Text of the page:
What is the HPC?
The High Performance Computing Cluster at FSU is a tightly integrated system of uniform servers connected by a fast Infiniband data network that is designed to run long compute-intensive programs. This uniformity and integration makes the system extremely well suited for processing workloads that would not scale on regular computers because of memory requirements or CPU limits.
What is it used for?
The HPC is used for long-running jobs that require large compute resources, like many CPUs or memory. To allow many users to run program at the same time, HPC systems make use of batch non-interactive jobs that are scheduled on available resources. In a batch system, users describe the workflow of their program and once a job is submitted to the system, it runs independent of any user input until it finishes. Jobs can be monitored, but not interacted with.
Compute jobs running on the HPC can operate in parallel using popular frameworks like OpenMP and MPI.
Many users write and/or compile their own software to run on the HPC, for which we provide number of tools and libraries to support. Other users can run jobs using general-purpose applications, such as MATLAB.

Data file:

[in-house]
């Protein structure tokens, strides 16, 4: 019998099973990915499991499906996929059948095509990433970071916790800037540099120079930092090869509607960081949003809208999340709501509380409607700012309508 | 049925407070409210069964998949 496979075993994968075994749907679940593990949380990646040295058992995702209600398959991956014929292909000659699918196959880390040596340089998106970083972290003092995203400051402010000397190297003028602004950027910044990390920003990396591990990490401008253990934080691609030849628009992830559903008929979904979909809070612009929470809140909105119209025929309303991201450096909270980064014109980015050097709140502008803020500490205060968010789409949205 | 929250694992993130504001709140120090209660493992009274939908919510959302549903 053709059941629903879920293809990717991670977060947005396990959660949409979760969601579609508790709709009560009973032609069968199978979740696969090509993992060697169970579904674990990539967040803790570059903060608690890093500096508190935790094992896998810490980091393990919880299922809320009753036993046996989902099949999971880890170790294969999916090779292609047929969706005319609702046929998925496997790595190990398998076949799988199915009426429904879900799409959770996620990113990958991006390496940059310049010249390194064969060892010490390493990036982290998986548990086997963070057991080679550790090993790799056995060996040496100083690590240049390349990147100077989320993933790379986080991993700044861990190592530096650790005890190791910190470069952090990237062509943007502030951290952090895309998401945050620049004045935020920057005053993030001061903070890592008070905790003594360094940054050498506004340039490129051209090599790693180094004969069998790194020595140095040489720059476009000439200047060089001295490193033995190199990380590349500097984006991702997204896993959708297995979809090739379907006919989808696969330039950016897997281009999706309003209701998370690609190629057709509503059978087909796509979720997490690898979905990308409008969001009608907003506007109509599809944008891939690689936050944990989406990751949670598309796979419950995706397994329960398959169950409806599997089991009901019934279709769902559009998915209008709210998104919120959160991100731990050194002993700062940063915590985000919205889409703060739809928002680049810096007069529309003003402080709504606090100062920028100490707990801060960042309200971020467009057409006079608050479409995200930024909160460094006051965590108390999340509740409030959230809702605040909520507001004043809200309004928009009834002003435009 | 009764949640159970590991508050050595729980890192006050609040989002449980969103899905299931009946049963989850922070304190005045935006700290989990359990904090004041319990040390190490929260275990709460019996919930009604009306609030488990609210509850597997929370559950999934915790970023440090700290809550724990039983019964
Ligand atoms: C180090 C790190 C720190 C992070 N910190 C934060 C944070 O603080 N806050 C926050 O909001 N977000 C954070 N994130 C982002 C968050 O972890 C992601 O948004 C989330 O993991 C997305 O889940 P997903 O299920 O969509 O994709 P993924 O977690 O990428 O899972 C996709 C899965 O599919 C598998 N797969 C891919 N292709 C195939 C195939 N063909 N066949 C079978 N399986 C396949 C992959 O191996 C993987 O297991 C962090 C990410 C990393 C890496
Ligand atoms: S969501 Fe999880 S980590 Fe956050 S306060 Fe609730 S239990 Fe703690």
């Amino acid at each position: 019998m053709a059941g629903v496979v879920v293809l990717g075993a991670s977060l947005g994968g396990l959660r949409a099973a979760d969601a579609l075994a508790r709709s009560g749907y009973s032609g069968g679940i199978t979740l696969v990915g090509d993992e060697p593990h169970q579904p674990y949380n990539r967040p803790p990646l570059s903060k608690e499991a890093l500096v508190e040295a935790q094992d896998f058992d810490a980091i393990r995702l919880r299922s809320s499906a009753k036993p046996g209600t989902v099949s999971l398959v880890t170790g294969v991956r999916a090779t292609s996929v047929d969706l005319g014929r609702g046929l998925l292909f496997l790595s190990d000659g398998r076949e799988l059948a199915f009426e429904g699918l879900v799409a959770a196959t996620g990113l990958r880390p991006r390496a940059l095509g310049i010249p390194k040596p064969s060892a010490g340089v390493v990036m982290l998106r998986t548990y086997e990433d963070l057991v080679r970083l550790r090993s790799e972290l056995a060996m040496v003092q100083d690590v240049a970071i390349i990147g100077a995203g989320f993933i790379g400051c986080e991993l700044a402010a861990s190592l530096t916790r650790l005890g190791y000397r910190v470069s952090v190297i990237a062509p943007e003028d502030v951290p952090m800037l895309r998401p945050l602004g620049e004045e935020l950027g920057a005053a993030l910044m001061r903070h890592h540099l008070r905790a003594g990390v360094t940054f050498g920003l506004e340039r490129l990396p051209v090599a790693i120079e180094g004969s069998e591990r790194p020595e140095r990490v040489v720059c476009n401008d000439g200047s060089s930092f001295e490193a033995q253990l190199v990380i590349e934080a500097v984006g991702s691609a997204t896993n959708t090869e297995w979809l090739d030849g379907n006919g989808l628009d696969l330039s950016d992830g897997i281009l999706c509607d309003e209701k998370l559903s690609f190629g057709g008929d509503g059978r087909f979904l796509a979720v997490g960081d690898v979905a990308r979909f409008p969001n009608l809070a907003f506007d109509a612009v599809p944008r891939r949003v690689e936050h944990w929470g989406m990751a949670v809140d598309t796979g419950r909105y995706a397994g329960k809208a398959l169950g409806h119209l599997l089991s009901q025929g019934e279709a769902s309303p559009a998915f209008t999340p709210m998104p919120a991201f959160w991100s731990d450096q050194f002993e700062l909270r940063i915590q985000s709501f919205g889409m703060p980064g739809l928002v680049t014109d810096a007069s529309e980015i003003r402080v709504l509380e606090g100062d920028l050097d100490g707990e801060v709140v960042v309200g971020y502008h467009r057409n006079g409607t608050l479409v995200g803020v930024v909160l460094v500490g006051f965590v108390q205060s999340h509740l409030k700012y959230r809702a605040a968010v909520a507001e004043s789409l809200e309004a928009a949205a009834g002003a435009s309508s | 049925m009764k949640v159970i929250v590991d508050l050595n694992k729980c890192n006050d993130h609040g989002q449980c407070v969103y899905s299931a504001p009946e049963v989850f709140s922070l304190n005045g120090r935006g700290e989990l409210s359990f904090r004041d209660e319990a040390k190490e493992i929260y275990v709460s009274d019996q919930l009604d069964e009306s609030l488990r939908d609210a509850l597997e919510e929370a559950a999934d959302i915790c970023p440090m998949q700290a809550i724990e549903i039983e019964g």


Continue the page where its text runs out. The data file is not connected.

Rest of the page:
Who has access?
Access to the HPC is available for all FSU faculty and students/staff with a faculty sponsor. To get priority access to our resources, many faculty have made investments in the HPC by purchasing nodes.
At A Glance
The HPC can run many different types of jobs Some popular, new, or noteworthy platforms and technologies include the following:
- OpenMPI - OpenMPI is one of several implementations of the Message Passing Interface (MPI) model of parallel computing for distributed systems. OpenMPI is an open-source implementation of this model with a wide range of powerful features.
- HADOOP - The HPC now supports creating and compiling HADOOP jobs via our Slurm job scheduler. This means that you can take advantage of the entire HPC cluster for distributed HADOOP jobs written in in Java.
- Python - The HPC provides a robust implementation of Python, which is increasingly used in computational science. We provide support for a number of Python utilities for compiling Python code to C (e.g. Cython) and working with Python visually.
- MATLAB - The HPC provides support for distributed MATLAB jobs. In addition, you can compile MATLAB code to C and run that on the HPC for higher performance and fewer license restrictions.
- GPUs and CUDA - The HPC cluster includes several GPU nodes running NVIDIA GeForce GTX 1080 Ti GPU cards.